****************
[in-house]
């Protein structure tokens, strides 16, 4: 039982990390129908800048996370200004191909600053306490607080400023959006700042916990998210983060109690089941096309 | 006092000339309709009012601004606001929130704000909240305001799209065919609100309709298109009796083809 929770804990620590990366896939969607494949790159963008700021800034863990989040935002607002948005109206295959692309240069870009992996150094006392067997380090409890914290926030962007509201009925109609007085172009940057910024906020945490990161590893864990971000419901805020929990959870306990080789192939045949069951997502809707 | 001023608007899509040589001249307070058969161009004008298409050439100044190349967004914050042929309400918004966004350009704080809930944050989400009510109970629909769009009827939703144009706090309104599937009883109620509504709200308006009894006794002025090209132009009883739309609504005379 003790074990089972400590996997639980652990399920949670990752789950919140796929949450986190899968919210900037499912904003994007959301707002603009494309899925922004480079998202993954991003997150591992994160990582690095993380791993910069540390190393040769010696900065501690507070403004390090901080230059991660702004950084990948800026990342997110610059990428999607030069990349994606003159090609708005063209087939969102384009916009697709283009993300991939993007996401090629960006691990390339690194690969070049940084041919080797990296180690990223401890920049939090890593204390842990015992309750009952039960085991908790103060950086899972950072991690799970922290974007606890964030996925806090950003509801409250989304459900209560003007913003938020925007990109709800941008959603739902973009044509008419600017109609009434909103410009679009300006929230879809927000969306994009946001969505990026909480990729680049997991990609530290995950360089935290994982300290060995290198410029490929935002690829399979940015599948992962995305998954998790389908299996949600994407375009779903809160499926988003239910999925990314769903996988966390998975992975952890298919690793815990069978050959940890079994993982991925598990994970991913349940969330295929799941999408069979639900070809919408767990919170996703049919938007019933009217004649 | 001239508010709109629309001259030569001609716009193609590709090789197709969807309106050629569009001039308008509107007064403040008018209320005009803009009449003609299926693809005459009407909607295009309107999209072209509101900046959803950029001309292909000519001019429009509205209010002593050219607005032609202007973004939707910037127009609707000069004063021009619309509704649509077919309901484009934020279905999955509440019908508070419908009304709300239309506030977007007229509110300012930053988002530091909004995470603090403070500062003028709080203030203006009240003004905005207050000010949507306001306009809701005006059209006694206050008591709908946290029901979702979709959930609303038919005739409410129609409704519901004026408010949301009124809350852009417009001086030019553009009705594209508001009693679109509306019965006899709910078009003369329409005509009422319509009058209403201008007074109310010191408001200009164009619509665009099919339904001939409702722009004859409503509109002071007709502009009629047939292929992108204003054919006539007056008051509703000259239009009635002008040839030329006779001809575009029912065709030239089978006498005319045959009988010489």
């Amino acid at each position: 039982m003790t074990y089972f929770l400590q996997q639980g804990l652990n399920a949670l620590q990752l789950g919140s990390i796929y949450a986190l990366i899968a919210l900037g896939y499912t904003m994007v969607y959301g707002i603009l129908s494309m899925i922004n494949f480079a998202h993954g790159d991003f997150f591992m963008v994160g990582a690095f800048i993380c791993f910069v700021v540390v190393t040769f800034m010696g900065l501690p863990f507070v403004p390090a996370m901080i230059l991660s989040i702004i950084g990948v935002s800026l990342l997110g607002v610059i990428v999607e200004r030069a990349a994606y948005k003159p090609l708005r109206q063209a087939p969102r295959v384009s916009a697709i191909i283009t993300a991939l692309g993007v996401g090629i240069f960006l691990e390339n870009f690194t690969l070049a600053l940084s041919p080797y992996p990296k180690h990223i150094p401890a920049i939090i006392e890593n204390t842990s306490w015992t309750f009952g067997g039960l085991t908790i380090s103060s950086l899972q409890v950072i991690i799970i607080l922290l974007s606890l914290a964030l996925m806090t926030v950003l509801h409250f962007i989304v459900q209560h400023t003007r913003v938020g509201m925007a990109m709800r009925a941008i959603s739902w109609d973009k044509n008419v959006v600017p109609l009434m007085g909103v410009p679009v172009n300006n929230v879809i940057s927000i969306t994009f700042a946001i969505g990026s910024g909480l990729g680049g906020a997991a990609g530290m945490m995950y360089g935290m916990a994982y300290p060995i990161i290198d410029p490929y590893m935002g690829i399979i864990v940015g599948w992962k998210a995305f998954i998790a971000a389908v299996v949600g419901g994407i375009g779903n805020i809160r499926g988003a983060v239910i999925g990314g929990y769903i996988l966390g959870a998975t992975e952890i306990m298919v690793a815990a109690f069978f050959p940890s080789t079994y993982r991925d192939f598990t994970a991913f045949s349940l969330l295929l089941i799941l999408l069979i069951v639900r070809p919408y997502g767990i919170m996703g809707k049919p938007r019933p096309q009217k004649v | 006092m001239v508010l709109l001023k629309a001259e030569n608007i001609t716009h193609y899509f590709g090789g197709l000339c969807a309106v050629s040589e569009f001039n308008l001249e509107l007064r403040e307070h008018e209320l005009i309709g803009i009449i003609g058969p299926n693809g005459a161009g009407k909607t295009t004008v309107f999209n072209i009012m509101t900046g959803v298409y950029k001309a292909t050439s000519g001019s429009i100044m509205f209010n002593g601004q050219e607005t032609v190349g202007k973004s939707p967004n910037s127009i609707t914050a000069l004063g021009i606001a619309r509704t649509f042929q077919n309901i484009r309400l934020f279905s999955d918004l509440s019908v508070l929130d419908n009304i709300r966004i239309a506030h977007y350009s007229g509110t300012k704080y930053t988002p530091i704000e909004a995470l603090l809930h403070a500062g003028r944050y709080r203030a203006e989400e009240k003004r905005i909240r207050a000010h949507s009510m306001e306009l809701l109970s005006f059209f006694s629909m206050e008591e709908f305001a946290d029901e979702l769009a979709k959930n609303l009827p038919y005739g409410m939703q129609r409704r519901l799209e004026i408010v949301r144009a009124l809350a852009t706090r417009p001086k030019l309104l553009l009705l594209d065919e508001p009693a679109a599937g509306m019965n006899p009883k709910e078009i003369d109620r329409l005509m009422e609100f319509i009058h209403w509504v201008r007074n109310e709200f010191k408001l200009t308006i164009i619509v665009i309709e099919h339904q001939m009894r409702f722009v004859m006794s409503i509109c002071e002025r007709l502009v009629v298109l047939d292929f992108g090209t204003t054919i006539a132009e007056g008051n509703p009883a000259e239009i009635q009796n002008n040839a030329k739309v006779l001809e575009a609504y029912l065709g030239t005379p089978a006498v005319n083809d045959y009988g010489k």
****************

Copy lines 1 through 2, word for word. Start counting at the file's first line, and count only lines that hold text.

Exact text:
[in-house]
């Protein structure tokens, strides 16, 4: 039982990390129908800048996370200004191909600053306490607080400023959006700042916990998210983060109690089941096309 | 006092000339309709009012601004606001929130704000909240305001799209065919609100309709298109009796083809 929770804990620590990366896939969607494949790159963008700021800034863990989040935002607002948005109206295959692309240069870009992996150094006392067997380090409890914290926030962007509201009925109609007085172009940057910024906020945490990161590893864990971000419901805020929990959870306990080789192939045949069951997502809707 | 001023608007899509040589001249307070058969161009004008298409050439100044190349967004914050042929309400918004966004350009704080809930944050989400009510109970629909769009009827939703144009706090309104599937009883109620509504709200308006009894006794002025090209132009009883739309609504005379 003790074990089972400590996997639980652990399920949670990752789950919140796929949450986190899968919210900037499912904003994007959301707002603009494309899925922004480079998202993954991003997150591992994160990582690095993380791993910069540390190393040769010696900065501690507070403004390090901080230059991660702004950084990948800026990342997110610059990428999607030069990349994606003159090609708005063209087939969102384009916009697709283009993300991939993007996401090629960006691990390339690194690969070049940084041919080797990296180690990223401890920049939090890593204390842990015992309750009952039960085991908790103060950086899972950072991690799970922290974007606890964030996925806090950003509801409250989304459900209560003007913003938020925007990109709800941008959603739902973009044509008419600017109609009434909103410009679009300006929230879809927000969306994009946001969505990026909480990729680049997991990609530290995950360089935290994982300290060995290198410029490929935002690829399979940015599948992962995305998954998790389908299996949600994407375009779903809160499926988003239910999925990314769903996988966390998975992975952890298919690793815990069978050959940890079994993982991925598990994970991913349940969330295929799941999408069979639900070809919408767990919170996703049919938007019933009217004649 | 001239508010709109629309001259030569001609716009193609590709090789197709969807309106050629569009001039308008509107007064403040008018209320005009803009009449003609299926693809005459009407909607295009309107999209072209509101900046959803950029001309292909000519001019429009509205209010002593050219607005032609202007973004939707910037127009609707000069004063021009619309509704649509077919309901484009934020279905999955509440019908508070419908009304709300239309506030977007007229509110300012930053988002530091909004995470603090403070500062003028709080203030203006009240003004905005207050000010949507306001306009809701005006059209006694206050008591709908946290029901979702979709959930609303038919005739409410129609409704519901004026408010949301009124809350852009417009001086030019553009009705594209508001009693679109509306019965006899709910078009003369329409005509009422319509009058209403201008007074109310010191408001200009164009619509665009099919339904001939409702722009004859409503509109002071007709502009009629047939292929992108204003054919006539007056008051509703000259239009009635002008040839030329006779001809575009029912065709030239089978006498005319045959009988010489």